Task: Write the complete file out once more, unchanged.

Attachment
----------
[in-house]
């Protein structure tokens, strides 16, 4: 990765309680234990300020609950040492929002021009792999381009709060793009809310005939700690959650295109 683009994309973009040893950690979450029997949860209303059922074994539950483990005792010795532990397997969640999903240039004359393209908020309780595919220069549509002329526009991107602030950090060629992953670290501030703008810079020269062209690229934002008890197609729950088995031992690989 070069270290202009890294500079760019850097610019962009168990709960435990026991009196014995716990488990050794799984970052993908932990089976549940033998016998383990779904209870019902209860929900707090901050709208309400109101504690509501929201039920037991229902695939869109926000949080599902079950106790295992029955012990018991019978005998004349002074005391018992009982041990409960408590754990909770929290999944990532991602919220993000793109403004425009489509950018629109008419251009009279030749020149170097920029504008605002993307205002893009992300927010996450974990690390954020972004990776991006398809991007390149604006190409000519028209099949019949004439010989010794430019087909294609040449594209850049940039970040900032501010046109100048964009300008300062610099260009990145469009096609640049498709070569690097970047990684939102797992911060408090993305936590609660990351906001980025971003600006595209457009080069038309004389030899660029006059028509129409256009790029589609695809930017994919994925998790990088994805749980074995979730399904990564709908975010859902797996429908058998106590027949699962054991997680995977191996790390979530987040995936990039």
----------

[in-house]
């Protein structure tokens, strides 16, 4: 990765309680234990300020609950040492929002021009792999381009709060793009809310005939700690959650295109 683009994309973009040893950690979450029997949860209303059922074994539950483990005792010795532990397997969640999903240039004359393209908020309780595919220069549509002329526009991107602030950090060629992953670290501030703008810079020269062209690229934002008890197609729950088995031992690989 070069270290202009890294500079760019850097610019962009168990709960435990026991009196014995716990488990050794799984970052993908932990089976549940033998016998383990779904209870019902209860929900707090901050709208309400109101504690509501929201039920037991229902695939869109926000949080599902079950106790295992029955012990018991019978005998004349002074005391018992009982041990409960408590754990909770929290999944990532991602919220993000793109403004425009489509950018629109008419251009009279030749020149170097920029504008605002993307205002893009992300927010996450974990690390954020972004990776991006398809991007390149604006190409000519028209099949019949004439010989010794430019087909294609040449594209850049940039970040900032501010046109100048964009300008300062610099260009990145469009096609640049498709070569690097970047990684939102797992911060408090993305936590609660990351906001980025971003600006595209457009080069038309004389030899660029006059028509129409256009790029589609695809930017994919994925998790990088994805749980074995979730399904990564709908975010859902797996429908058998106590027949699962054991997680995977191996790390979530987040995936990039």